Happy New Year to All from first tuesday! For your enjoyment, first tuesday now presents two new year celebrations from a different part of the world.
Chinese New Year
The Chinese celebrate the new year as the end of winter and the beginning of spring. The first day of the new year may fall on any day between late January and late February, depending on the Chinese calendar, which is set by the moon and other astrological signs. In 2004, Chinese New Year will be celebrated on January 22.
To prepare for the new year, the Chinese begin by cleaning house. A clean house is not only important for a big celebration; it also symbolizes a fresh start to the new year and leaving all of the troubles of the past year behind. People also go shopping for food, clothes, pastries, firecrackers, and everything else they need to celebrate the new year. Most of the shops will be closed for the new year celebrations, which last for two weeks until the Spring Festival.
On New Year’s Eve, everyone comes home for dinner, no matter how far away or busy they are. Each son must return to his mother’s home that night. The New Year’s Eve meal centers around a vegetarian dish, called jai, which is usually made up of vermicelli noodles, dried bean curd, bamboo shoots, carrots, black moss seaweed, gingko nuts, and dried fungus. Each home might serve a different combination of vegetables, but each vegetable has a meaning for the new year. The gingko nuts represent silver ingots. The carrots represent gold coins, since they are cut into circles. The Chinese word for dried bean curd is a homonym for wealth and happiness. The word for black moss seaweed is a homonym for abundant wealth. The word for bamboo shoots also sounds like a phrase that means “wishing the best for everything”. Other dishes on the new year’s table will include a whole fish, which symbolizes togetherness and abundance, and a whole chicken (including the head, tail, and feet), which symbolizes complete prosperity. Uncut noodles represent long life.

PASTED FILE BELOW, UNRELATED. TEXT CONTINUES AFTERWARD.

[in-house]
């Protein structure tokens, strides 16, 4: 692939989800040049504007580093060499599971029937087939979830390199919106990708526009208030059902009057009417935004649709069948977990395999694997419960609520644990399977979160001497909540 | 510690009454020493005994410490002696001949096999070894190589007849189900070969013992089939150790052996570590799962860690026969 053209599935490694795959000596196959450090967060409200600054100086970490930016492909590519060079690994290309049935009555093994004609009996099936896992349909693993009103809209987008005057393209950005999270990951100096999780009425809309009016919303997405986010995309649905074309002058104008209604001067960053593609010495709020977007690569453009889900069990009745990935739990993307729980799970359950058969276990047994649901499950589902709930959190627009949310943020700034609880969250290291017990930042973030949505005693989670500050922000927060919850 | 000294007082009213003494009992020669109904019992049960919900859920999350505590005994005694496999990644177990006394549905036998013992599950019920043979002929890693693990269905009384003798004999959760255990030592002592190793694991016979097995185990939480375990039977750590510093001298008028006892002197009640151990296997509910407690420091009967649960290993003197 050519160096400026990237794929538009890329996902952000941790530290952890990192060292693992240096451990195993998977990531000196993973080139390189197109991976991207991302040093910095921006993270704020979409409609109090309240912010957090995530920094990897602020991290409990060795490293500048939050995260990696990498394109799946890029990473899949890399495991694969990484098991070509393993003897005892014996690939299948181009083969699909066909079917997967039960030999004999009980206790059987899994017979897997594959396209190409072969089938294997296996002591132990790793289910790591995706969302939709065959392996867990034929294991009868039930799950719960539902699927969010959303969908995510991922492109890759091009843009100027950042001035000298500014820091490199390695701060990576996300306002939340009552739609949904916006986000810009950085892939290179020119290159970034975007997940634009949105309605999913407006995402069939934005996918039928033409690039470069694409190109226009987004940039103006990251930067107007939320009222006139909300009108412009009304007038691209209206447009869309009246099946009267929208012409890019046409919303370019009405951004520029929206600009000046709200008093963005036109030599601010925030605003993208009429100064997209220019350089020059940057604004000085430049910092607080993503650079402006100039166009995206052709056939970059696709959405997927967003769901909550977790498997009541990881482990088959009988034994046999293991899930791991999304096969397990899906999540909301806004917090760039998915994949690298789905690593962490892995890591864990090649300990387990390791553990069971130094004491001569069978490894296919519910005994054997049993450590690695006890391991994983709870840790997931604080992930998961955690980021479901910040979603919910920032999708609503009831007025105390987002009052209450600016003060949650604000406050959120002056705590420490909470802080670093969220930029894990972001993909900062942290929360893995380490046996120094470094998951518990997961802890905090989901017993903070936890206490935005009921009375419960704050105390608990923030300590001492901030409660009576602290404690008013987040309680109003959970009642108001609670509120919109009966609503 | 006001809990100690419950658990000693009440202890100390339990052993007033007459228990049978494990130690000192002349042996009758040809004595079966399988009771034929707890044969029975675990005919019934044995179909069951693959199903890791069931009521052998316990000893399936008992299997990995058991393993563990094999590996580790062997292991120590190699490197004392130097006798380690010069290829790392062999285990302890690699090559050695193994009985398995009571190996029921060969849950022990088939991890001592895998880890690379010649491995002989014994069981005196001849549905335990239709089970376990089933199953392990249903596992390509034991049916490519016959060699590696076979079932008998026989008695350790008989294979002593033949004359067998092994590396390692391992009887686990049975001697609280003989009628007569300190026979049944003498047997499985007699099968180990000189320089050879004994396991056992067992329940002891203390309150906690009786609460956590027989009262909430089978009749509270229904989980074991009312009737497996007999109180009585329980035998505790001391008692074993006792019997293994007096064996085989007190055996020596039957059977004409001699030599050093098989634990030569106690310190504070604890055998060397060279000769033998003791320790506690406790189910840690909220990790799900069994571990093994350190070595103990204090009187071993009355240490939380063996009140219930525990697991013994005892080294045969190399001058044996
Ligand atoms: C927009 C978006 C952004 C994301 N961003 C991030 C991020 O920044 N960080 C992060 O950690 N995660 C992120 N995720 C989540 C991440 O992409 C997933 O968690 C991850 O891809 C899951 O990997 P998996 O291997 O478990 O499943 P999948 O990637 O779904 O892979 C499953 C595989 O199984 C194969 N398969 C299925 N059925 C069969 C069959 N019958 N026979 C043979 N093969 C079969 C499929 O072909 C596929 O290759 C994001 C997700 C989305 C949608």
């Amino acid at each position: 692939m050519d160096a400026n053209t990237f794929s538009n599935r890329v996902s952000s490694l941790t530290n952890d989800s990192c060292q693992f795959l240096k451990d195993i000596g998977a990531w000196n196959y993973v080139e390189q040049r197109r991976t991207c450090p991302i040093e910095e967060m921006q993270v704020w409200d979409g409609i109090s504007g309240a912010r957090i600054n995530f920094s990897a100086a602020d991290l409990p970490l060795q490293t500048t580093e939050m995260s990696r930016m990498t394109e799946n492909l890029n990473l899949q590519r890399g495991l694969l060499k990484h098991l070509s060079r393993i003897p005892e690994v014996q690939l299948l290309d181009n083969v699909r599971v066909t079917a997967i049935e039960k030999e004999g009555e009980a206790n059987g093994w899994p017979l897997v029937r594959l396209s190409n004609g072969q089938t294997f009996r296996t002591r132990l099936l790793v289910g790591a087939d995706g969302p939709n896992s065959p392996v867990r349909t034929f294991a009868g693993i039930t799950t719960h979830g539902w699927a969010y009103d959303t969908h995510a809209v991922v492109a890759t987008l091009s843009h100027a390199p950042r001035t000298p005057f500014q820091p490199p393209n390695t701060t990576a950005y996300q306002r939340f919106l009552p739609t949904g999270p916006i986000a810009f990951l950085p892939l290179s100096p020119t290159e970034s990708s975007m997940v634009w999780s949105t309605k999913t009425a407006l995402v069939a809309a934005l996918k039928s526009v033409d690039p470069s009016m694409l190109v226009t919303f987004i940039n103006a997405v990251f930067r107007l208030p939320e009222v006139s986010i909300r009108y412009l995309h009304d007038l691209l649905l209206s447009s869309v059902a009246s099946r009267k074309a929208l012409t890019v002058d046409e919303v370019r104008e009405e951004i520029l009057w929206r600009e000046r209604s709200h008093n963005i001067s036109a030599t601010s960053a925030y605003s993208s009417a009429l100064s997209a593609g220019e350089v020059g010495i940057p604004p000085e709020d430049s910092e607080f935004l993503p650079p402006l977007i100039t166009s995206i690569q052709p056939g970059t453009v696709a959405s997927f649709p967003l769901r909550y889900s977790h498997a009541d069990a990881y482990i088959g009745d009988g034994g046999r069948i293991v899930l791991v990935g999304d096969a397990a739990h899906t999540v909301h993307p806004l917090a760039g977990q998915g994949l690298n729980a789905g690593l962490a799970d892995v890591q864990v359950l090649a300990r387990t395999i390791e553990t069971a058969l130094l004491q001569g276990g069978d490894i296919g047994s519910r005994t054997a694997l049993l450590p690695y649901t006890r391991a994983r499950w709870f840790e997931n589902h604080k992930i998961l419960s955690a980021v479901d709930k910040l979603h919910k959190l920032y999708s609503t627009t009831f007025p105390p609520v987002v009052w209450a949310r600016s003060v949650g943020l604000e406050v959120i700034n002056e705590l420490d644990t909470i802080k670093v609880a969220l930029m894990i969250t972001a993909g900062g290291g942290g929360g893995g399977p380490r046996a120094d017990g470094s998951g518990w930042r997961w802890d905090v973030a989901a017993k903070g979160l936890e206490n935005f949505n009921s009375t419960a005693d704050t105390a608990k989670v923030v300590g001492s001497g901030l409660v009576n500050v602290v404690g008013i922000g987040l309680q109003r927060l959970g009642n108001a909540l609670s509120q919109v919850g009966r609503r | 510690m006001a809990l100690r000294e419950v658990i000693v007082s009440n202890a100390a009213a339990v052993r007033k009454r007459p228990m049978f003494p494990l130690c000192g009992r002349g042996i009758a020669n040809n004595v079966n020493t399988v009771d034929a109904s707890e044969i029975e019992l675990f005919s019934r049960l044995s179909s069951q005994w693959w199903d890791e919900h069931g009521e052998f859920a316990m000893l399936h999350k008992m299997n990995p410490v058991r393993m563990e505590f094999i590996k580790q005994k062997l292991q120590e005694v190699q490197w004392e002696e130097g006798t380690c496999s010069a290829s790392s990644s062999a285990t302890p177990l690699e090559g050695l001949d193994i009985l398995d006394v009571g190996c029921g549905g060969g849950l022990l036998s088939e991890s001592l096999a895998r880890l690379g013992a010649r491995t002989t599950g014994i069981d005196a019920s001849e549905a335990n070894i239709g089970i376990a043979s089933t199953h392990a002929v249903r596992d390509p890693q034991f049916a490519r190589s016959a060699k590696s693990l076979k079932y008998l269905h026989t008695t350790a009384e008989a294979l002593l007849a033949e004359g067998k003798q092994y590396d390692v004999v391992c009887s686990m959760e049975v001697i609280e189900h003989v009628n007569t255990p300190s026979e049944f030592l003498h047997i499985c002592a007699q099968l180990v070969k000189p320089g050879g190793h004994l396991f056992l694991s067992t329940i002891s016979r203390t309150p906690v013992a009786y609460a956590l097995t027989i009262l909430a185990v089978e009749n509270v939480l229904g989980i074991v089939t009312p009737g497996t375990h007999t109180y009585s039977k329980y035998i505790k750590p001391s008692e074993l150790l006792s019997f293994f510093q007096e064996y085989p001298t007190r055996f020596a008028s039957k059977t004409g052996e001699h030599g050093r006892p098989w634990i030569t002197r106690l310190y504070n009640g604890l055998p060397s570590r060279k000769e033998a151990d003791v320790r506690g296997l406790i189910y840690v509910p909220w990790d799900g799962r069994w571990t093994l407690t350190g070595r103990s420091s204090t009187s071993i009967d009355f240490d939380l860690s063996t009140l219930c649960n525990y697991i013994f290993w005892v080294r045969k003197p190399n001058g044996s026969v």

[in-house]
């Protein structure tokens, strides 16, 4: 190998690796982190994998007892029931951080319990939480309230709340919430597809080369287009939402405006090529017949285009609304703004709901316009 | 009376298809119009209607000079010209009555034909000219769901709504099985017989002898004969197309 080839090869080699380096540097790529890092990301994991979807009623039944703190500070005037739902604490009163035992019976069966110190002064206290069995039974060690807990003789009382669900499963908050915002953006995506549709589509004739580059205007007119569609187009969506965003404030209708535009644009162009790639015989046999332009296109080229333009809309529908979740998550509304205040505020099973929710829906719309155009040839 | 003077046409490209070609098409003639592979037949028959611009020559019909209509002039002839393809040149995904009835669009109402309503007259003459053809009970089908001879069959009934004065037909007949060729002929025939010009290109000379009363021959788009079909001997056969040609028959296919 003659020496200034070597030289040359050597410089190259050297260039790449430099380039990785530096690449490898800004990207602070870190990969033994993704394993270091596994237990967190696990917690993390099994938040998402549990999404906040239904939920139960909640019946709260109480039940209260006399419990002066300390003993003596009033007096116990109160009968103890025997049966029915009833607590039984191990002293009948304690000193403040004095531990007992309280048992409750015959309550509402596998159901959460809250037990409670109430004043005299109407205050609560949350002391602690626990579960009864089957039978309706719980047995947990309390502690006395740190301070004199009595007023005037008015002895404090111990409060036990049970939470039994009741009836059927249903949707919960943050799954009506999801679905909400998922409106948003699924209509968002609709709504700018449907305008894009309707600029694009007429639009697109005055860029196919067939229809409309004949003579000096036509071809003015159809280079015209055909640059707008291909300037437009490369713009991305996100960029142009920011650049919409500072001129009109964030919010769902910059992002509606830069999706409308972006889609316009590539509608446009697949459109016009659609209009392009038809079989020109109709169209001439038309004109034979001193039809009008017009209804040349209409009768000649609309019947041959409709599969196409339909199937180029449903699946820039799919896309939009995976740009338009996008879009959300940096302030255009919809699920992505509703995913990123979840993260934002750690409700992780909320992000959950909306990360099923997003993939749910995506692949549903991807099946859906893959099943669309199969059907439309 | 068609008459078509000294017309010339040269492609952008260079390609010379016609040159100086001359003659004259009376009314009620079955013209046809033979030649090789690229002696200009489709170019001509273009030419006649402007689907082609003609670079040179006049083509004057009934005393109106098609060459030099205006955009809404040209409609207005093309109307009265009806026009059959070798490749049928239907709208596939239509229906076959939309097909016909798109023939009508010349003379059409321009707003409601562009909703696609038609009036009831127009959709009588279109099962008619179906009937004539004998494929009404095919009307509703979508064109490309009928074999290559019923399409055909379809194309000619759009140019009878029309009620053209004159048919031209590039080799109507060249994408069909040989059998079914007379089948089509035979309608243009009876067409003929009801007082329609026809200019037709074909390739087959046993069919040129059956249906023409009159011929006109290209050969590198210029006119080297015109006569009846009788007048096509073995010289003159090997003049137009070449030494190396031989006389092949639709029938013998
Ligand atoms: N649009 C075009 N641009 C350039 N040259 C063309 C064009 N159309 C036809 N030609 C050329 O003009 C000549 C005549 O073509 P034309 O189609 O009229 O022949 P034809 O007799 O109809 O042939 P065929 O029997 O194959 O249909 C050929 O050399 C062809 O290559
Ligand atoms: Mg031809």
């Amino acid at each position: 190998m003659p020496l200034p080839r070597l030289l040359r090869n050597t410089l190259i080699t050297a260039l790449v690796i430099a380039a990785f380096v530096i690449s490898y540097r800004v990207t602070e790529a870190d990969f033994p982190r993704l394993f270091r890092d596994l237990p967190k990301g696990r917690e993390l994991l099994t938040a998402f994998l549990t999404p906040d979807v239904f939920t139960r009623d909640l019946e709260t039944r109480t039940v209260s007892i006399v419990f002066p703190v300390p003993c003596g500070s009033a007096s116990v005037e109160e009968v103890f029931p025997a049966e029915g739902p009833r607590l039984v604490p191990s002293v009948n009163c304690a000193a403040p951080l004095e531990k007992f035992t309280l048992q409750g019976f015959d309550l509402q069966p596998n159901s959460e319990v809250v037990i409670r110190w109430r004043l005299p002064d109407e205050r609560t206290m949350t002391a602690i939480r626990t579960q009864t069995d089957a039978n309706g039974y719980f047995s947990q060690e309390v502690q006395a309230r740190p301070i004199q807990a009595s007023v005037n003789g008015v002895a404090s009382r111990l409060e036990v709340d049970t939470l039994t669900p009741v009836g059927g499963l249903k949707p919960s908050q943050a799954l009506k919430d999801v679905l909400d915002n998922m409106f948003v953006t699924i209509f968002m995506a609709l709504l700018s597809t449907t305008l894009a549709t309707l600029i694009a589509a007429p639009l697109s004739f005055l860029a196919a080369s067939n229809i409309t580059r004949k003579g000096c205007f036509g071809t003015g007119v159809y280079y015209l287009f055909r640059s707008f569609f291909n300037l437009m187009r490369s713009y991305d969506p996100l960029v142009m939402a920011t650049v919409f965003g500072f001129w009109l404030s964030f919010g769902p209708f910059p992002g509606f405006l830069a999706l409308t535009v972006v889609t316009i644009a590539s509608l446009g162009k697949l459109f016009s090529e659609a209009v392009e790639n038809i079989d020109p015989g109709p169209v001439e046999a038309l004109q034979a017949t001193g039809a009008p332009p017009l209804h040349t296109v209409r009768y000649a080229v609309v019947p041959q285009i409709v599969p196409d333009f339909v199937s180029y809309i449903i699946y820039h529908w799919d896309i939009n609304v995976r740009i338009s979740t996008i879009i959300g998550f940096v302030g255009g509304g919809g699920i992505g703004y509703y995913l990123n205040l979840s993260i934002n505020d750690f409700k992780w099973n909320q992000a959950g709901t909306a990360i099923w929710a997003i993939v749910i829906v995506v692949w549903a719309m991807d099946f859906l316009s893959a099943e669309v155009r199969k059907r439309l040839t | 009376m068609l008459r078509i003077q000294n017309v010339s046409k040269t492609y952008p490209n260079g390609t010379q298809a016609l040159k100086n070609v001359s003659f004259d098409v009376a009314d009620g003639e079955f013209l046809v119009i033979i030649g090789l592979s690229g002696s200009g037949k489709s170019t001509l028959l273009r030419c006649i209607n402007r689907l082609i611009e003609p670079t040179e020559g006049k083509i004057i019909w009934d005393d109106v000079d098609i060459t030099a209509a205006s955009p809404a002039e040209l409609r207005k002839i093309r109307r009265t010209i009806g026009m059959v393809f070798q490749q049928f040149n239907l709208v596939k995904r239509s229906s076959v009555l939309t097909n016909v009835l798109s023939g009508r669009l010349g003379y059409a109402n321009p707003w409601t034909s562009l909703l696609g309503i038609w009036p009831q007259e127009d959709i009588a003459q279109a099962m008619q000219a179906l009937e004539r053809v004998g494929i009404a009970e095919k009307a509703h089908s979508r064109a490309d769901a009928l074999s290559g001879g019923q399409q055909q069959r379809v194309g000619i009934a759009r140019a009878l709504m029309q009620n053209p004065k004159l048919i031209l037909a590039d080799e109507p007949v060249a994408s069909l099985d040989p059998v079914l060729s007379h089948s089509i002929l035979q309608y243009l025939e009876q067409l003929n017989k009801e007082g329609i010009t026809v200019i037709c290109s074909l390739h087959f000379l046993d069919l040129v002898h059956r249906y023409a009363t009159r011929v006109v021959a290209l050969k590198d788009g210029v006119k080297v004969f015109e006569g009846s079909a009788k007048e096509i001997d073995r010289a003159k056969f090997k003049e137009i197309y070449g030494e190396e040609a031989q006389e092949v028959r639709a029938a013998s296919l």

At midnight on New Year’s Eve, all the doors and windows are opened to usher in the new year. A lot of noise is made at this time, too. Firecrackers are lit and cars often stop on the road and honk their horns.
The Chinese believe that everything that happens on New Year’s Day will have an effect on the rest of the year. Thus, all of the brooms and dusters are put away, because any form of sweeping is said to sweep away good fortune. Knives and scissors must not be used, because they cut off good fortune. People do not wash their hair for fear of washing away good luck. The first thing that children must do after they put on new clothes and go down to breakfast is wish their parents a long life and prosperity for the new year. As a reward, the parents will give their children money in red envelopes, called lai see. Red is a traditional lucky color for the Chinese. Its brightness symbolizes a happy future. On the opposite side, white is never shown or worn on New Year’s, since it symbolizes death.